Ricotta cheese

There is simply nothing like home made Ricotta cheese. There are so many things you can do with it: eat it from a spoon, put it in lasagna, stuff cannelloni, piggies in blankets, make bread with it, and so on.  I have even found a flavourful ricotta doughnut recipe. The list is long and distinguished and every  growing thanks to inventive minds. It is easy-peasy to make and provides and almost instant treat when complete. My favourite thing to do with it is eat it like the Greeks do: with strong espresso coffee and a drizzle of honey–it is simply divine!

Here’s how:

Two gallons of milk heating on stove.

Two gallons of milk heating on stove.

Put a gallon of milk (fresh from the cow if you have access, but store-bought will work) in a large pot.

Heat until the milk reaches 200 degrees F, do not let it boil (it will be very close to boiling as it approaches this temperature).

Having added the lemon juice, the curds begin to form immediately.

Having added the lemon juice, the curds begin to form immediately.

Add a few tablespoons of lemon juice or vinegar (apple cider or white, both work fine) and stir gently for two minutes.

Turn off the heat and let the pot sit for 10 minutes while the milk curdles into cheese (what will be in the pot is actually Little Miss Muffet’s curds and whey).

Gently remove curds from pot and place in strainer or jelly bag.
Gently remove curds from pot and place in strainer or jelly bag.

Strain through a jelly bag or cheese cloth catching all the curds. Save the whey and make bread, muffins, or pancakes with it. I always use it to make Italian Whey bread–it is fantastic bread!

Ricotta curds hanging in jelly bag draining out the whey.
Ricotta curds hanging in jelly bag draining out the whey.

Let it strain until it stops dripping, about a half an hour. I tie an elastic band around the jelly bag and hook it over a cupboard handle. While not high-tech, it works! Viola, you have ‘cottage industry’ or ‘artisan made’ ricotta cheese.

Whenever I make ricotta, I reward myself with the special Greek treat: Spoon some in to a bowl immediately and pour a couple of tablespoons of strong espresso coffee over it, drizzle over some honey and sprinkle cinnamon and enjoy!

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6 Comments

Filed under cheese making, How to..., Preserving the harvest

6 responses to “Ricotta cheese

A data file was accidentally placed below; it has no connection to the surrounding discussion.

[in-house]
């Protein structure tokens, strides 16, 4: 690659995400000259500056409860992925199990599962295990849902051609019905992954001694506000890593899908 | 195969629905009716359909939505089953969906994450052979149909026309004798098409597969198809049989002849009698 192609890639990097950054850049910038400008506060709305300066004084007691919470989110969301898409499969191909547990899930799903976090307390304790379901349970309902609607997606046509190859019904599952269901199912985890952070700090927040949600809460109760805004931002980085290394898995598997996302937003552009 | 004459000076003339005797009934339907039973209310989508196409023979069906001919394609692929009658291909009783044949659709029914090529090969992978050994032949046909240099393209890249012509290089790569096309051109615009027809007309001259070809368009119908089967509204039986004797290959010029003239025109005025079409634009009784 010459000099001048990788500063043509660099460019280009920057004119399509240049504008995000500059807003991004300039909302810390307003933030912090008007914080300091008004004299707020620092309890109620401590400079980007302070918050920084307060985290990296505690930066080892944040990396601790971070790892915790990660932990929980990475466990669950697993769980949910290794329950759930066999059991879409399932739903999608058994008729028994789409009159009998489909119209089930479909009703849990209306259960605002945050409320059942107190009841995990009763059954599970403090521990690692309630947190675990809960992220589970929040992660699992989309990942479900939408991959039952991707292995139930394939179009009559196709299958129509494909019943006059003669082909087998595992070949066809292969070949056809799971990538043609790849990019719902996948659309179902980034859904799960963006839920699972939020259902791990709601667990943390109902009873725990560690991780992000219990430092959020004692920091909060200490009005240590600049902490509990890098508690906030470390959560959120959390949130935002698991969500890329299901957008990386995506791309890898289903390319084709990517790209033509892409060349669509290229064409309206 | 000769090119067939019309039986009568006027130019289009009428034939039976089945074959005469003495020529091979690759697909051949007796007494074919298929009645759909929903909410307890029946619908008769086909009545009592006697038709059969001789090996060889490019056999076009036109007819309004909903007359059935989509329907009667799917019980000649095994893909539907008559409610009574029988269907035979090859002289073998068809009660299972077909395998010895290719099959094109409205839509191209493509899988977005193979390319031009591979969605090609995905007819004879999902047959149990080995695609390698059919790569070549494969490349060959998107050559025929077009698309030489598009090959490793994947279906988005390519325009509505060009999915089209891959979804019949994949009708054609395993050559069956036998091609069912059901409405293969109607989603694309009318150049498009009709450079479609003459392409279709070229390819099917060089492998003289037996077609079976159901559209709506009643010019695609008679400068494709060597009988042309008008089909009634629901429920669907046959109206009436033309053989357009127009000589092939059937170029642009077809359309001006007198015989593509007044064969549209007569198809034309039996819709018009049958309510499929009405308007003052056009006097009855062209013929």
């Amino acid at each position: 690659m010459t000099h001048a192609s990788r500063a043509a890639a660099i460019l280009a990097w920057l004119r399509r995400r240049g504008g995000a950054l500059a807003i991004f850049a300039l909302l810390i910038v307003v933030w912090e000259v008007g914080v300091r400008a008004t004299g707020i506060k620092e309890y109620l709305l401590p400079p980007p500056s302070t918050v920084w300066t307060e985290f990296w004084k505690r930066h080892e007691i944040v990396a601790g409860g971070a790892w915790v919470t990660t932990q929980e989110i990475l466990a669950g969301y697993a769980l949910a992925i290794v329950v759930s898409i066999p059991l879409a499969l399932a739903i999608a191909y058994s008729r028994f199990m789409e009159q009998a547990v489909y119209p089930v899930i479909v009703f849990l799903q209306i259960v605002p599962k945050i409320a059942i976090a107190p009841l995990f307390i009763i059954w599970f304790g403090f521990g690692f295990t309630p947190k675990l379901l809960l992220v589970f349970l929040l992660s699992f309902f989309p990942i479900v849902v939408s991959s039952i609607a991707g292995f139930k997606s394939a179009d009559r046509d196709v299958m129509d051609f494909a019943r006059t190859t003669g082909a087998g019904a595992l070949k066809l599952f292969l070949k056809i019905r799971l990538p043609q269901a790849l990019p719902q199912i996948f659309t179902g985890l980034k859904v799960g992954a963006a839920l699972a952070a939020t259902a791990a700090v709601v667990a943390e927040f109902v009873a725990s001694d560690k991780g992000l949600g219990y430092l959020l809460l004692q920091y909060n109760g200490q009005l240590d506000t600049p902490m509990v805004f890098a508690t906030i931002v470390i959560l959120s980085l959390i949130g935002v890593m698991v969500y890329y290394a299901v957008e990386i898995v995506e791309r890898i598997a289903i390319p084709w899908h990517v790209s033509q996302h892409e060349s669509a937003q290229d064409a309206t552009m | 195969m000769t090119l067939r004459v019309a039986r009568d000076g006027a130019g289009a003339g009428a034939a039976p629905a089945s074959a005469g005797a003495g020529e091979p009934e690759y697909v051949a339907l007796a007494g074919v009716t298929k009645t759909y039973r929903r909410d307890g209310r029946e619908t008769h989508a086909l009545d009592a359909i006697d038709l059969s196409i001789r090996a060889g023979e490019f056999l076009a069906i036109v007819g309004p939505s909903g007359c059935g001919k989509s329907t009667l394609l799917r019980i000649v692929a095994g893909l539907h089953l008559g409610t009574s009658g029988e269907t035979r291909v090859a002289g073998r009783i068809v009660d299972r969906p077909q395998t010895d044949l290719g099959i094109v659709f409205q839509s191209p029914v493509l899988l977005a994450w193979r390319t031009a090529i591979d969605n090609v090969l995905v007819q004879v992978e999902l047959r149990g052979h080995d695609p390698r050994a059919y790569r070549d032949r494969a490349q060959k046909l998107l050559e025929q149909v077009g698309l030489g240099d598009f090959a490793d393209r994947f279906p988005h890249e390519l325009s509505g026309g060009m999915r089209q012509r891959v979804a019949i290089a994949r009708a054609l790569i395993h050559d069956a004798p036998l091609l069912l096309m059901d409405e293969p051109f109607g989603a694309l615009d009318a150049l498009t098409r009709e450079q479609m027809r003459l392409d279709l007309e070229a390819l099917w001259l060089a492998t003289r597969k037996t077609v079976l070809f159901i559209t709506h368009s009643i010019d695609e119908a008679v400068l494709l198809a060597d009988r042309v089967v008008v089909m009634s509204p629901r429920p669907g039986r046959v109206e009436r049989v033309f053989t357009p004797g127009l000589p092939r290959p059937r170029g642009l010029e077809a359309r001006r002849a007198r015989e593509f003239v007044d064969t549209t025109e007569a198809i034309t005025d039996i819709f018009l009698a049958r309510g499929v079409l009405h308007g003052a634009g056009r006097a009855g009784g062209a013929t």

1. I was just out at a local restaurant called Stage and had ricotta gnudi. Think gnocchi with ricotta instead of potatoes! Oh yeah. It was incredible.

  2. dowhatyoulove

    Making things from scratch give them such a wonderful flavor! Thank you for sharing this simple recipe. I have made essentially the same thing, but I put it under weight and created a firm cheese. Yum!

  3. DWYL–if you like coffee, they try the cheese fresh as I suggest above, it’s a real treat! How long do you age your cheese?

    Welcome to the blog!

  4. LittleFfarm Dairy

    You can make a lovely soft Coulommier-type cheese by putting the drained curds into moulds (forms) & simply turning them regularly, & draining the whey. Then remove from the moulds, salt the cheeses, & leave to mature in a cool place.

    If you check out my post for 11 November 2007 I’ve included a recipe which makes a gorgeous soft cheese; although I stipulate goats’ milk in the recipe I’m sure you could make it with cows’ milk (although it wouldn’t then be a chevre, of course!).

    Whilst I use a starter & rennet you can still make it with the basic ricotta-type cheese, although your overall yield will be less. A high moisture content also encourages the continuing growth of starter bacteria, resulting in a low pH, & a short shelf life of 2-12 weeks in chilled storage (the addition of salt helps to increase shelf life). Soft cheeses are also more susceptible to the growth of undesirable micro-organisms – so beware, if using unpasteurised milk.

    Having read your post I’ll make some ricotta ASAP – that Greek treat sounds utterly gorgeous…!

  5. Home made ricotta is one of those things that you can never move away from once you’ve discovered it. So simple, so good.

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